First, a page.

When academics are faced with criticism, one way for them to respond is to carefully explain why they believe the criticisms are invalid. Another option is to pretend the criticism does not exist. Economists Giovanni Peri and Vasil Yasenov chose the latter approach in today's Wall Street Journal. By ignoring counter-arguments, they have further obscured the debate over immigration and wages.
Some quick background is in order here. Peri and Yasenov are involved in a debate over an historical event called the "Mariel boatlift." During the summer of 1980, some 125,000 Cubans left the port of Mariel for Miami. This large and unexpected wave of newcomers created an intriguing test of how immigration affects wages. Surprisingly, economist David Card was unable to detect any wage impact in his classic study from 1990, and that result has since become a favorite citation for those who want to expand immigration.
Last fall, however, George Borjas re-analyzed the data and found that the boatlift did have a large negative impact on native high-school dropouts in Miami. Borjas's study was quickly followed by a rebuttal paper from Peri and Yasenov. Then Borjas filed a counter-rebuttal.
To help make sense of all of this, I wrote an article for Real Clear Policy that summarizes the debate in plain English. CIS then published an expanded version as a backgrounder. I struck a neutral tone in both pieces, always giving Peri and Yasenov the benefit of the doubt despite our political differences. But Peri and Yasenov are becoming increasingly difficult to defend. Their WSJ op-ed not only includes a false statement, it also ignores Borjas's entire rebuttal. How can the general public ever hope to understand an issue when academics talk past each other?
Peri and Yasenov's false statement is this one: "[Borjas's] sample consisted of only 17 to 24 workers in Miami in each year, a number too small for statistical significance." The negative wage effect observed by Borjas is statistically significant, meaning unlikely to have occurred by chance. In fact, Borjas found statistically significant effects with two different datasets – in the smaller one mentioned by Peri and Yasenov, and also in a sample about three times larger.
Peri and Yasenov also make an interesting claim at the end of their op-ed: "Earlier research by one of us [Peri] has shown that native workers do not suffer the negative impact of arriving immigrants because they take different jobs." There is a relevant back story here. Peri initially published a result that implied immigrants and natives with the same education are not "substitutes" for each other, meaning they do not compete for the same jobs. But Peri had to retract that result when critics discovered he had accidentally included high school kids with part-time jobs as "dropouts." In the revised paper, Peri found only minor departures from the normal assumption that immigrants and natives with the same education are substitutes.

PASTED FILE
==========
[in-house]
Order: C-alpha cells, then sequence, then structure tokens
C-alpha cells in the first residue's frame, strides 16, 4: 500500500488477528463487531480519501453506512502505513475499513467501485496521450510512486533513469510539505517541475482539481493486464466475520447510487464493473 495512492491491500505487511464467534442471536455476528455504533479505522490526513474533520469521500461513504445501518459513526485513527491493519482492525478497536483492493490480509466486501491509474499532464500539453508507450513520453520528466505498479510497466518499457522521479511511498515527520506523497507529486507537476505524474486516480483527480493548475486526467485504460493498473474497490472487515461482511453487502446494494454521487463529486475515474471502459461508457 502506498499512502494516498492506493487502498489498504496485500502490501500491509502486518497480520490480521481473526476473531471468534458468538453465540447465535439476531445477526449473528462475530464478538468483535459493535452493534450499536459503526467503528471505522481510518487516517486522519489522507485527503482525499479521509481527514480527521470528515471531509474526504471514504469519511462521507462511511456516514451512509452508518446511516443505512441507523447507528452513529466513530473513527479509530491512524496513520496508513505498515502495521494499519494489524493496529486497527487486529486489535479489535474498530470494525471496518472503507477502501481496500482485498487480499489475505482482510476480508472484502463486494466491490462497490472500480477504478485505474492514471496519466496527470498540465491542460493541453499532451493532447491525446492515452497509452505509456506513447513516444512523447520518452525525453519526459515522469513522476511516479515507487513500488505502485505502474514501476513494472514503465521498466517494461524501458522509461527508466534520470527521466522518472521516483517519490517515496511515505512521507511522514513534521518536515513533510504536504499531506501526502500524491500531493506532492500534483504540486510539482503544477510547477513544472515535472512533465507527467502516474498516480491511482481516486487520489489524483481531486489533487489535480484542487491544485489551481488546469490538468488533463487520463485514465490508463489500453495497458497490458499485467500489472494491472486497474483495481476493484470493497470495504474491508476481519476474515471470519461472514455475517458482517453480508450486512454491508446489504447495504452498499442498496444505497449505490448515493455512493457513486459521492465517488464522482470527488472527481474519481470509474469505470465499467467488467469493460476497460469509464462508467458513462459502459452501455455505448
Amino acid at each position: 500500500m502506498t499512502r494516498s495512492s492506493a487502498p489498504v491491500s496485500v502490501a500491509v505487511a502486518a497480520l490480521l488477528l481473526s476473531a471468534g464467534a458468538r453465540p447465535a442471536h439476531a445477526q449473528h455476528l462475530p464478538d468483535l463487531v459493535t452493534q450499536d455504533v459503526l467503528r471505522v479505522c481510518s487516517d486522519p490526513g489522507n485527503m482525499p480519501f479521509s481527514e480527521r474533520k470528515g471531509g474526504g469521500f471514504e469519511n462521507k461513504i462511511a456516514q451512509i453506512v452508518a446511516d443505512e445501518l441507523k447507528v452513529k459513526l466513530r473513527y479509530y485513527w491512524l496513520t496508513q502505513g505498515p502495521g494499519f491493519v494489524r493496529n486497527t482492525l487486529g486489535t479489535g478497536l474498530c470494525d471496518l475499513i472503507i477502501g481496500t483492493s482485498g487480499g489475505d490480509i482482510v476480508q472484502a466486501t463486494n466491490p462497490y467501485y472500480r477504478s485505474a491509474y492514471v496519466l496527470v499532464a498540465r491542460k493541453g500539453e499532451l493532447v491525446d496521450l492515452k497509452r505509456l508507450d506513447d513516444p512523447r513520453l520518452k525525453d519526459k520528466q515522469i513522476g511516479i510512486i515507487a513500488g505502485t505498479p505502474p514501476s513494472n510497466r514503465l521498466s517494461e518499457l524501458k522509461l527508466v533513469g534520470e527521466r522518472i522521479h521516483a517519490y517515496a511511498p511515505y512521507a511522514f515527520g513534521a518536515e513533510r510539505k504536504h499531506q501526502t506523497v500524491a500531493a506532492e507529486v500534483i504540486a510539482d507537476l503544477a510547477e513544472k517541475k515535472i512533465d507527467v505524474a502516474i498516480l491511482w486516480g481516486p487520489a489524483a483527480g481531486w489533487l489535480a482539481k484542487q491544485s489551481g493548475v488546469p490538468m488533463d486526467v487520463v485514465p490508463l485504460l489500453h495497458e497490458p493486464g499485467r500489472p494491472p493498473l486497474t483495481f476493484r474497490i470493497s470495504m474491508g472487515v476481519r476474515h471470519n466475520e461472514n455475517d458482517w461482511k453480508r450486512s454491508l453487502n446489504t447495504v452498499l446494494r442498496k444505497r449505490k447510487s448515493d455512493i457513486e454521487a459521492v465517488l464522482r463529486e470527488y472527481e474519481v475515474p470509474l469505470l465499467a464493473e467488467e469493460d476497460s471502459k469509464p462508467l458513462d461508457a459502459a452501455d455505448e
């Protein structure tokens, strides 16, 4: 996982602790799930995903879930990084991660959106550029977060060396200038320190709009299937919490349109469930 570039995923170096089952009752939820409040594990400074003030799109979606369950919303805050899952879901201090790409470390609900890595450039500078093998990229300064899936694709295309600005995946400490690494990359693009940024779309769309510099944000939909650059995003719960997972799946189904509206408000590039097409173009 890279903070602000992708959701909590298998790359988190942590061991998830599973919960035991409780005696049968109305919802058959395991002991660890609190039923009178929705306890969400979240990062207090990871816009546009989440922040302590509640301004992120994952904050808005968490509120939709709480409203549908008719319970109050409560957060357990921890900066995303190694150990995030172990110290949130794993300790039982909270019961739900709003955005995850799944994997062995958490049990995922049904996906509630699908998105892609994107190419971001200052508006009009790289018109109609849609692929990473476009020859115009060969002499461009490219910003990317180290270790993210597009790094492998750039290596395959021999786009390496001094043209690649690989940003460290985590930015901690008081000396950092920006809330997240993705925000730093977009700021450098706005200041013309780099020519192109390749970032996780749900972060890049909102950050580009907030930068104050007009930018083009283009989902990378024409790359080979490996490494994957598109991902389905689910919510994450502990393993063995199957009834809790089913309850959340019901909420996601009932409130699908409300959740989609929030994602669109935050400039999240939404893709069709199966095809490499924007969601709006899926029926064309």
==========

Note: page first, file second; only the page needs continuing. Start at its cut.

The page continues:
So the first error was fixed, but, as Borjas notes, it inexplicably resurfaced in Peri's Mariel paper, where he again counts high school kids with part-time jobs as "dropouts." The op-ed gives no explanation for this. In fact, as noted above, Borjas's entire rebuttal is left unmentioned. I will not try to rehash the entire debate here – see my backgrounder for a detailed discussion – but Borjas points out significant problems with broadening the sample the way Peri and Yasenov do, even aside from the issue of labeling high school kids as dropouts. As I explained in Real Clear Policy:
What the debate between Borjas and Peri-Yasenov boils down to is which kind of labor market data we should trust more — small samples of a stable workforce, or large samples of an unstable workforce. When Borjas selected his sample of American workers, he limited it to non-Hispanic men ages 25 to 59. These restrictions are common in the literature because they ensure a stable set of workers. Women, for example, are less attached to the labor force than men, and their wages and participation have increased as gender roles have changed over the years. If women's labor-force participation follows a different trend in Miami compared to the control cities, then the wage comparison could be capturing differential social change rather than the effect of the boatlift.
It would be nice to hear a response from Peri and Yasenov on this, but they offered none.
Ordinarily, I can understand the reluctance to address critics in an op-ed. Space in a print newspaper is precious, and the authors should be allowed room to make their own arguments. However, the whole purpose of Peri and Yasenov's paper is to refute Borjas. When academics enter into direct debate, they have a responsibility to confront the other side's arguments head on. Peri and Yasenov failed to do that, and their readers are worse off for it.
Jason Richwine is an independent public policy analyst and contributing writer to National Review.